Stepping down from the LBC saw much of this approach shifted over to this site. While I have attempted to go out of my way to involve other voices in generating content and to include authors that Sam Tanenhaus would never devote even a column inch to, I nevertheless contemplate my own culpability in “doing my own thing.” If litblogging is galvanized by community, then does doing one’s own thing run counter to this medium’s strengths?

I find myself somewhat troubled by where litblogs are now heading. I certainly don’t exonerate myself from these developments. To use a pop cultural metaphor, it is as if the Beatles have broken up, with all of us pursuing our metaphorical solo albums. The early energy of individual projects is certainly there, but let’s not forget that John Lennon followed up his classic album, Plastic Ono Band, with the decidedly spotty Mind Games. But the communal DIY punk rock ethos that was once an inseparable component from what litblogging was about has been replaced by a competitive streak of who gets the story first. (Indeed, Galleycat’s tagline is “the first word on the book publishing industry,” when being “first” doesn’t always mean that you’re going to write something sufficiently purposeful.) Litblogs have been redesigned to accommodate advertising — in some cases, with intrusive graphics embedded within posts that detract from the thoughtful content. (What next? Newspaper-style pop ups and registration?) Some bloggers have even taken money from publishers and have flown, Harry Knowles-style, around the globe. Meanwhile, other voices are ignored because of personal differences, with variegated parties not understanding that this runs counter to the great neural network that litbloggers laid down. (And why can’t there be civil disagreement as well as lively fireworks?)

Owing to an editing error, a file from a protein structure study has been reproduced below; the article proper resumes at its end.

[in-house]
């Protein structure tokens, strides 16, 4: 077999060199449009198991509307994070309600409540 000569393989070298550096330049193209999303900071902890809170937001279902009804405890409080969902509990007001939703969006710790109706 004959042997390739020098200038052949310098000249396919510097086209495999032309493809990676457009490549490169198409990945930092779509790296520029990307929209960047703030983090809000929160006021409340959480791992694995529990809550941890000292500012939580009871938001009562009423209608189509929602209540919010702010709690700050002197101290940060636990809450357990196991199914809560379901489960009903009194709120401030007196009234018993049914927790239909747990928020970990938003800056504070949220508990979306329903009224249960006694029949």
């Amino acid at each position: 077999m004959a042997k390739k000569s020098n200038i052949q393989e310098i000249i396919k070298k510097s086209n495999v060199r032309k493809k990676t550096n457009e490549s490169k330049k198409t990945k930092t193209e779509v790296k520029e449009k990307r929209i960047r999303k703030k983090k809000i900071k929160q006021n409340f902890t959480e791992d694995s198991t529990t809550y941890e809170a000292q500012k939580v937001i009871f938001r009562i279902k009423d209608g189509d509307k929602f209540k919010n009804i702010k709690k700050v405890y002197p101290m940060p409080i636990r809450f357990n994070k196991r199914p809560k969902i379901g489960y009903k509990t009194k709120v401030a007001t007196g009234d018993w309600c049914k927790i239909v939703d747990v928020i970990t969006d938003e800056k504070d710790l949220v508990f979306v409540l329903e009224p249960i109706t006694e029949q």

So what makes this fragmentation any less different from the tendentious gatekeeping one sometimes sees in newspapers? I think it’s safe to say that the print vs. online debate is more or less moot. Litblogging is here to stay. And while I certainly can’t speak for other bloggers, I believe the early passion that drove litbloggers to create a fantastic medium has been partially replaced by an obligation to put something up on a daily basis.

If bloggers are to hold themselves up to the same standards with which they frequently (and justifiably) savage newspaper critics, then the time has come to look inward and consider the things they may be doing wrong. The time has come to be humble and inclusive towards the community. Bud Parr had this idea very much in mind with Metaxucafe. Bud dutifully (and remarkably) tracked all the known litblogs and united them under one umbrella. But what was once a centralized site with considerable discussion has regrettably become less vociferous. This may be because the spirit of interconnectedness starts from individual litblogs, however “clubby” it may be (as once described by Jennifer Howard in November 2003; in a troubling indicator of online newspaper impermanence, her article has regrettably been removed from the Washington Post site).

The bloggers who best accomplish this interconnectedness are Maud Newton and Frank Wilson. Maud is perhaps the most concise of all litbloggers, and is very good about acknowledging where she has located her links (a basic courtesy that seems to be falling out of practice and that, oddly enough, was the subject of a controversy in the early days of litblogging.) Frank often links to litblogs that I haven’t heard of, and which I frequently add to my RSS feeds.

But I don’t know if these individual efforts really go far enough. If litblogging is becoming exclusively about promoting one’s own personal connection to books, at the expense of other personal connections, the litblog, as we once knew it, is dead. The Internet, lest we forget, has a very important prefix that caused this marvelous literary community to propagate. And when projects like the LBC die, I can’t help but wonder if we’re all just as incorrigible as the print critics we once railed against.